Thursday, December 2, 2010

Service on Demand?

Last October, Lorri and I took a trip to Europe. We had been in that airplane for 14 hours when it finally landed at the Paris Charles De Gaulle Airport. We found a bus to Champs Elysee and from there; I thought we could walk to our hotel, which was near the Louvre. I asked Lorri what she thought of this plan and she nodded, trusting I knew what I was doing. I was excited, a new city, such magnificent architecture, I just wanted to walk through the streets and take it all in. I should have paid more attention to Lorri. She was tired. 14 hours on a plane wiped her out. She just wanted to be at the hotel, rest a moment, and then get something to eat. Instead her idiot husband was making her drag her luggage 2 miles through the city. The next hour and a half would not be prudent for me to write about so we'll skip ahead.

Finally we arrived at our hotel. We took our luggage to the room and took a small break. The Maitre D pointed us in the direction of a small cozy restaurant just around the corner from the hotel. In France, it doesn't matter that you just flew 14 hours and then walked an hour and a half to the hotel. Dinner will not be fast tonight. You will be here for the full experience. There are no half experiences on the menu. You will begin by waiting for your server, then your food, then cafe & dessert, and when they're ready, not to be confused with when you're ready, usually 90 -120 minutes later, you will receive your check and be allowed to pay.

In America, we are in a hurry. Sure, there are plenty of nice dinner houses that you can relax in, but lets face it, tradition is not our mantra. With over 160,000 fast food restaurants in America, you can start to understand the mentality in America. We work hard, we cram a ton of stuff into our lives, so sitting at a restaurant for a few hours is a luxury we don't have time for every day. In Paris, this may be a nightly tradition, but in America it has been relegated to more of a weekend event.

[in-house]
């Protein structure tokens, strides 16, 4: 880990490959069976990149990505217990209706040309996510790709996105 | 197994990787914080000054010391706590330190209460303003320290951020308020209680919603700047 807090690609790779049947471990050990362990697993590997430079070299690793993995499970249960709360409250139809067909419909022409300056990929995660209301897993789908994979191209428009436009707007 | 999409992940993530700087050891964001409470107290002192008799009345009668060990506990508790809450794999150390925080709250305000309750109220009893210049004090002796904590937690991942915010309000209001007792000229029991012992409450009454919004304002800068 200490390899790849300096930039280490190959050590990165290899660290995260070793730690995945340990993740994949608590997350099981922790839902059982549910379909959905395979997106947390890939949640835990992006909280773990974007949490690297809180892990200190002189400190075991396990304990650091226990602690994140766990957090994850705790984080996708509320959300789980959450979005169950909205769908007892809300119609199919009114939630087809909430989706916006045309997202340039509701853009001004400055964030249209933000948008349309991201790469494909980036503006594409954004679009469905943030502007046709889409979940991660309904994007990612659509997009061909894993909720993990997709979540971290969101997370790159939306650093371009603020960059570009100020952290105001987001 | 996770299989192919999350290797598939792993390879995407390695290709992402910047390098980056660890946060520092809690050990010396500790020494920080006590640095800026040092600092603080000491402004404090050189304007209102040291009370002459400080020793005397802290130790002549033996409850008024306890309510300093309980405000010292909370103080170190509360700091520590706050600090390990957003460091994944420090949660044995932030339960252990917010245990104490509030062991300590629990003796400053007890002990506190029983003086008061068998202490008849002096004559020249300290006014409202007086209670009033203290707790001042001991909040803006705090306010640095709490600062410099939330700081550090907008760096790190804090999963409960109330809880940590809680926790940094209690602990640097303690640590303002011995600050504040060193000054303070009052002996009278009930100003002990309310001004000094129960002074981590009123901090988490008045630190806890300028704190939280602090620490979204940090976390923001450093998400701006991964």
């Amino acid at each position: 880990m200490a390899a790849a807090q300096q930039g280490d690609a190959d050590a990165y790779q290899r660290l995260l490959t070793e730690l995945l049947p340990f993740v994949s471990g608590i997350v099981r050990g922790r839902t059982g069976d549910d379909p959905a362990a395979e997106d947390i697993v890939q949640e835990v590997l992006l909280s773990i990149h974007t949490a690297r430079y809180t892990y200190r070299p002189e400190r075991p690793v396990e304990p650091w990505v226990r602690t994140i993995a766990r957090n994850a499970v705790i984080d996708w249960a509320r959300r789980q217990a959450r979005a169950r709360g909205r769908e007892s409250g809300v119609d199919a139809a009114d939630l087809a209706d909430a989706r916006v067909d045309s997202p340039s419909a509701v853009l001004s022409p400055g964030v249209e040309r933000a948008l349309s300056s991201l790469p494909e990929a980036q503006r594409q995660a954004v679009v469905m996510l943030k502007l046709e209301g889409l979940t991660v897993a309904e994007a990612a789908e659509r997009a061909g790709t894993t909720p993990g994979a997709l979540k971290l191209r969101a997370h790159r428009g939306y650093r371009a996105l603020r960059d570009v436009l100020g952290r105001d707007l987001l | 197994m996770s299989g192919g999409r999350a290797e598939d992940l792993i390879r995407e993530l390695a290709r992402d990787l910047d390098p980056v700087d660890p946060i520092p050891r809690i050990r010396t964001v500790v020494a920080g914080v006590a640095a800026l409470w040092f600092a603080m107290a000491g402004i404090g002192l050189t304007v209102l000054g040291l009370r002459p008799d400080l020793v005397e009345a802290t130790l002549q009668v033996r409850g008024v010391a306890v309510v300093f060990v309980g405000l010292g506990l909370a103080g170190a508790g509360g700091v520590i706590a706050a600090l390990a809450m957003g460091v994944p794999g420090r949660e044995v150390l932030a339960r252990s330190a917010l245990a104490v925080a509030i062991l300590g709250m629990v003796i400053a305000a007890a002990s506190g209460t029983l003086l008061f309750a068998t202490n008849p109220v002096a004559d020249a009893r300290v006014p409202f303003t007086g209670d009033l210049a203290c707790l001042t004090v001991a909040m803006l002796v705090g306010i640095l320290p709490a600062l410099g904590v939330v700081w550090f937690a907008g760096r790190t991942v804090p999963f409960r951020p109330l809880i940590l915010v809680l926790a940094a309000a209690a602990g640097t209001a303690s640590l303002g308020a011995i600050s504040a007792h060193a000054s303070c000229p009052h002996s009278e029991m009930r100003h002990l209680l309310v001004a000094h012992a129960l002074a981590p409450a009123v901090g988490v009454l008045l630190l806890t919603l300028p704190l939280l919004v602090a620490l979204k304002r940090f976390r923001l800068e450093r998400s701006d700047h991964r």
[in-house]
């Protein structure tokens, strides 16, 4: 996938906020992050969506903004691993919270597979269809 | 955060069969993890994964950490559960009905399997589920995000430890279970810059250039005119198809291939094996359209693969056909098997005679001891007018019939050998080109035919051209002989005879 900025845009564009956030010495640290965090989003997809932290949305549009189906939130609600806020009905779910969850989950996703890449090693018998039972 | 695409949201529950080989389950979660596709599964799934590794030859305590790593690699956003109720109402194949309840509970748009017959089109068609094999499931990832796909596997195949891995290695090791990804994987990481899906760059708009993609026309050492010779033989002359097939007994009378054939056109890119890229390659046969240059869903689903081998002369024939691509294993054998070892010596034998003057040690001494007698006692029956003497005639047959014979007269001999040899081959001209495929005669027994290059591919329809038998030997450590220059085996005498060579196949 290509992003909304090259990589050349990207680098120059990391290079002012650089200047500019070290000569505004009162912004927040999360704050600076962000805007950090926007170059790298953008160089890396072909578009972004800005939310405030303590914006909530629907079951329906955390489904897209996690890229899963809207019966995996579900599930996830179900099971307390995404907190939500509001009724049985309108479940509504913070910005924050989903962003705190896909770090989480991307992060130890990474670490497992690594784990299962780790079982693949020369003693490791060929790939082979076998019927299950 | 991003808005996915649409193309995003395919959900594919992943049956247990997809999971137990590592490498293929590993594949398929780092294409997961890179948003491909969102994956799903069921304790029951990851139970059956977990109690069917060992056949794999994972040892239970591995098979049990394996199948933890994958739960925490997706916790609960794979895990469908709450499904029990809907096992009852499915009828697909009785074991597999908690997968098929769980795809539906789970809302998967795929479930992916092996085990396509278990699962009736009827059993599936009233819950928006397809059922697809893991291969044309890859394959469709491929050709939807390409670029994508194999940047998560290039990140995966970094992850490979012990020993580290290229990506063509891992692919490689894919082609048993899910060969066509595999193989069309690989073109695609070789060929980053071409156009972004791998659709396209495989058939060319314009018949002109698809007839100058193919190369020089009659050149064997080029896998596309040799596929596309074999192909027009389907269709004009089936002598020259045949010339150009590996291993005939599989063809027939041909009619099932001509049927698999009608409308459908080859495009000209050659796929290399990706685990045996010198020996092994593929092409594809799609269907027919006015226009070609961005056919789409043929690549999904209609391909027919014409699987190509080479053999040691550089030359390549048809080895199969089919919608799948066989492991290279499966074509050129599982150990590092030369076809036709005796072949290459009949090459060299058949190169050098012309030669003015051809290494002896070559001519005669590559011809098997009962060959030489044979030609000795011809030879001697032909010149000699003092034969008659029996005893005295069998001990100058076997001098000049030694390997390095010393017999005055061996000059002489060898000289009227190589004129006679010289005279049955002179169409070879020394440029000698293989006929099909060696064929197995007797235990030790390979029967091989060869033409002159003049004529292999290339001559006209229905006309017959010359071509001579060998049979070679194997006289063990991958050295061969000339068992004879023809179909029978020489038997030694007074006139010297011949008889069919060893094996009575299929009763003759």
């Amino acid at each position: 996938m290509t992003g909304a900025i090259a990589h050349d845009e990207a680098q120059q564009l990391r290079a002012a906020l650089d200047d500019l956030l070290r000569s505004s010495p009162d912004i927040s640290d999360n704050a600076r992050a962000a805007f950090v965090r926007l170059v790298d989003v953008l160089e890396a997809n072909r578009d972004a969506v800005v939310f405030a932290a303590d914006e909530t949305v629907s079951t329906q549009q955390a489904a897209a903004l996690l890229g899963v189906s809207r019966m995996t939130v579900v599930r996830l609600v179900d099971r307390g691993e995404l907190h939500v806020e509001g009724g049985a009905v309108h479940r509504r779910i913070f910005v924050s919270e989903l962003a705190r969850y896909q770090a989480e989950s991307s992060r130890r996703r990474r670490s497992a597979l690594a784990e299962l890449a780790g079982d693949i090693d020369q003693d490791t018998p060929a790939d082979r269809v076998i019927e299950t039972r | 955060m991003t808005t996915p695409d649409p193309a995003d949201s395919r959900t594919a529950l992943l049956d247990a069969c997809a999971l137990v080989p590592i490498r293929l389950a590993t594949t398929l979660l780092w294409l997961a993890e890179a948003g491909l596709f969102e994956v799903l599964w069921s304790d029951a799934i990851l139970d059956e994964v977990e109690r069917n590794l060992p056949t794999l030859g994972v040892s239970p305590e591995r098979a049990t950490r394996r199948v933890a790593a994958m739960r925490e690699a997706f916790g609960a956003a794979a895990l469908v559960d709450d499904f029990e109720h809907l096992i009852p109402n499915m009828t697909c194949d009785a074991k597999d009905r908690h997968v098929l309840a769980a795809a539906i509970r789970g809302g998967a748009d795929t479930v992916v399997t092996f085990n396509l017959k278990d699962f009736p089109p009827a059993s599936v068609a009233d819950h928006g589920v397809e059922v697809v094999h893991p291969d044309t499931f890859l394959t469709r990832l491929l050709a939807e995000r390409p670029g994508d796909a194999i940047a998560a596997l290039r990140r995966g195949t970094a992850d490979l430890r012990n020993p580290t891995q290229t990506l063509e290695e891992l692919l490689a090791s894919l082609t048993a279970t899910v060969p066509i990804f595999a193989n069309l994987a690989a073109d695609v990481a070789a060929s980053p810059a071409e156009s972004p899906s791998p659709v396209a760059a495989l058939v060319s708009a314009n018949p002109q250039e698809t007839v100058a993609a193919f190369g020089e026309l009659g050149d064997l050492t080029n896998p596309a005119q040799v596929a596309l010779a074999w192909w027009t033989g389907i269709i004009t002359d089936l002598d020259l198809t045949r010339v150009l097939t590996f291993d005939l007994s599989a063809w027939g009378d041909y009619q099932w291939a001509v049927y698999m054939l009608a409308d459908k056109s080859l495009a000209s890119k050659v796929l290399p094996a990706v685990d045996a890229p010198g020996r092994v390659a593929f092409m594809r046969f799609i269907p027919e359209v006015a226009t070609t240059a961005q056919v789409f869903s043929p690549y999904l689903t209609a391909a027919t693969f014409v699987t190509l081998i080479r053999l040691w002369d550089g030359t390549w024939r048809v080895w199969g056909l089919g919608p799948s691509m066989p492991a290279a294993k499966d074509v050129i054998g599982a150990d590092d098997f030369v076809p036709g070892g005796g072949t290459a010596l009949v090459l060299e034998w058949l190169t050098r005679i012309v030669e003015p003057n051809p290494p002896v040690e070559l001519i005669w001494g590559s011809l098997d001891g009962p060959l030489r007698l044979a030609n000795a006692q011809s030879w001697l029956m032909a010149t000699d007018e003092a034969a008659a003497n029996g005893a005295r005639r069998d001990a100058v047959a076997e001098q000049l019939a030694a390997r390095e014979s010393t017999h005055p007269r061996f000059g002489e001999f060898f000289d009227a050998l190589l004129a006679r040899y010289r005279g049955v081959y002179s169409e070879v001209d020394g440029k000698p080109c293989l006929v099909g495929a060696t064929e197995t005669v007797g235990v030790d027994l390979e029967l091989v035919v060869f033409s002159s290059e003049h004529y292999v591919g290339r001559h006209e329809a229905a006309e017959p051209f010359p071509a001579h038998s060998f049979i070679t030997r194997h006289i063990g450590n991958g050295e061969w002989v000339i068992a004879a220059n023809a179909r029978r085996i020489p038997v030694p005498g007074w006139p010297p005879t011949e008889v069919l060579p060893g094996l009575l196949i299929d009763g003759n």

Enter the new restaurant food model called Fast-Casual. Created for those of us still concerned with time restraints, but want an experience closer to casual dining. Chipotle and Panera Bread are the two highest profile fast-casual restaurants in the industry, but that doesn't mean the consumer calls them fast-casual. Even Zagat calls Chipotle “the new generation of fast food” and says Panera offers “fast food with class”. 14 Percent of respondents to a recent Web-based consumer survey, told Mintel researchers that they still did not understand what fast-casual means, even after a detailed definition and multiple examples. Only 5% of consumers are even aware of the term “fast-casual. Restaurants like Wendy's are telling us, “It’s waaaay better than fast food. It’s Wendy’s.” McDonald's and Jack in the Box are building their restaurant more upscale. Are they all fast-casual now? I can tell you this, with 15% annual growth in the fast-casual segment, they would like you to think they are. Fast Casual is still a blurry field. Lets face it, with so many players claiming to be fast casual and just as many pretending to be, I couldn't even define it. I can only describe my definition of fast-casual as it relates to the Blazing Onion.

What makes us different? Atmosphere, food, and service are the quick answers. Our decor is warm and welcoming. We're not rushing you through with a red and white landscape. We don't serve your food in a brown paper bag. We don't cook your burgers in a quick toaster style oven. We don't make you sit on uncomfortable chairs that cosmetically look nice. Warm colors, brick, comfortable booths, and lots and lots of televisions adorn the restaurant. The hamburgers are fine dining style, prepped in house, made from fresh All Natural Angus 100% Ground Chuck and cooked on a broiler. Our sauces, soups, fish batter, and much more are made in house. We have 25 Gourmet Burgers on the menu. When you add the exotic choices like Wild Boar, Buffalo, and Lamb as well as the healthier options like our house made turkey burger (might be the best in the industry), chicken breast, and veggie patty, you could say we have over 125 Burgers to choose from. We do all this at prices that are less than most casual restaurants serving similar menu's such as Applebee's, Red Robin, Chili's, or Ruby Tuesday. They have all recently tried to compete for the consumers $$$ by offering more discounting. We'll just remain committed to serving quality foods and refuse to compromise, while keeping our prices reasonable.